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Κράτης) of THEBES, the son of Ascondus, repaired to Athens, where he became a scholar of the Cynic Diogenes, and subsequently one of the most distinguished of the Cynic philosophers.

He flourished, according to Diogenes Laertius (6.87), in B. C. 328, was still living at Athens in the time of Demetrius Phalereus (Athen. 10.422c.; D. L. 6.90), and was at Thebes in B. C. 307, when Demetrius Phalereus withdrew thither. (Plut. Mor. p. 69c.)

Crates was one of the most singular phaenomena of a time which abounded in all sorts of strange characters. Though heir to a large fortune, he renounced it all and bestowed it upon his native city, since a philosopher had no need of money ; or, according to another account, he placed it in the hands of a banker, with the charge, that he should deliver it to his sons, in case they were simpletons, but that, if they became philosophers, he should distribute it among the poor. Diogenes Laertius has preserved a number of curious tales about Crates, which prove that he lived and died as a true Cynic, disregarding all external pleasures, restricting himself to the most absolute necessaries, and retaining in every situation of life the most perfect mastery over his desires, complete equanimity of temper, and a constant flow of good spirits. While exercising this self-controul, he was equally severe against the vices of others; the female sex in particular was severely lashed by him; and he received the surname of the "Door-opener," because it was his practice to visit every house at Athens, and rebuke its inmates. In spite of the poverty to which he had reduced himself, and not-withstanding his ugly and deformed figure, he inspired Hipparchia, the daughter of a family of distinction, with such an ardent affection for him, that she refused many wealthy suitors, and threatened to commit suicide unless her parents would give their consent to her union with the philosopher. Of the married life of this philosophic couple Diogenes Laertius relates some very curious facts.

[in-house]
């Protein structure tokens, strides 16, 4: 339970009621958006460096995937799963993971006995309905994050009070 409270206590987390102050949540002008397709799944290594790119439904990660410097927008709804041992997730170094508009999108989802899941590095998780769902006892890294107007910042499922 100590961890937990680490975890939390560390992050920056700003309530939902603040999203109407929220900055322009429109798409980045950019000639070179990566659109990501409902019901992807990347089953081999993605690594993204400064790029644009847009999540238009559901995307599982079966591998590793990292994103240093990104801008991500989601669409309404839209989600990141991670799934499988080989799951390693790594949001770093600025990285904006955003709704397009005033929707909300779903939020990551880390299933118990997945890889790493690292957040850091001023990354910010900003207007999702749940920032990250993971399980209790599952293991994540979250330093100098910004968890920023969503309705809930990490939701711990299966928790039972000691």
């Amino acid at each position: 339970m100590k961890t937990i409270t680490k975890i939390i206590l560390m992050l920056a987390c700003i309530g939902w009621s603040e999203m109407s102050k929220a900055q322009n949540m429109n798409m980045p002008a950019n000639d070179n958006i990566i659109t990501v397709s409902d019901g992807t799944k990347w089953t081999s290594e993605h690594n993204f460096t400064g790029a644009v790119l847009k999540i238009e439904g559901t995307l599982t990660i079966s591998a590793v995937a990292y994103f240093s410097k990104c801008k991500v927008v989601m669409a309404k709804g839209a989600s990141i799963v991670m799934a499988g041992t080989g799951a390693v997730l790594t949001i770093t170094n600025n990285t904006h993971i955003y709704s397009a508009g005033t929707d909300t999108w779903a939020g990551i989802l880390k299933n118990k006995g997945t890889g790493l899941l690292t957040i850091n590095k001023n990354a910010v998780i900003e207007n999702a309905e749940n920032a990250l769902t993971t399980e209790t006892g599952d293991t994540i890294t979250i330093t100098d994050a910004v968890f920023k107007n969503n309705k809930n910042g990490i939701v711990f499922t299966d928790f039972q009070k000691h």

Crates wrote a book of letters on philosophical subjects, the style of which is compared by Laertius (6.98) to Plato's; but these are no longer extant, for the fourteen letters which were published from a Venetian manuscript under the name of Crates in the Aldine collection of Greek letters (Venet. 1499, 4to.), and the thirty-eight which have been published from the same manuscript by Boissonade (Notices et Extraits des Manuscr. de la Bibl. du Roi, vol. xi. part ii. Paris, 1827) and which are likewise ascribed to Crates, are, like the greater number of such letters, the composition of later rhetoricians.

Tragedies and other poems

Crates was also the author of tragedies of an earnest philosophical character, which are praised by Laertius, and likewise of some smaller poems, which seem to have been called Παίγνια, and to which the Φακῆς ἐγκώμιον quoted by Athenaeus (iv. p. 158b.) perhaps belonged.

Lost life of Crates by Plutarch

Plutarch wrote a detailed biography of Crates, which unfortunately is lost.

Further Information

D. L. 6.85-93, 96-98; Brunck, Anal. i. p. 186 ; Jacobs, Anth. Graec. i. p. 118; Brucker, Hist. Philosophy. i. p. 888; Fabric. Bibl. Graec. iii. p. 514.


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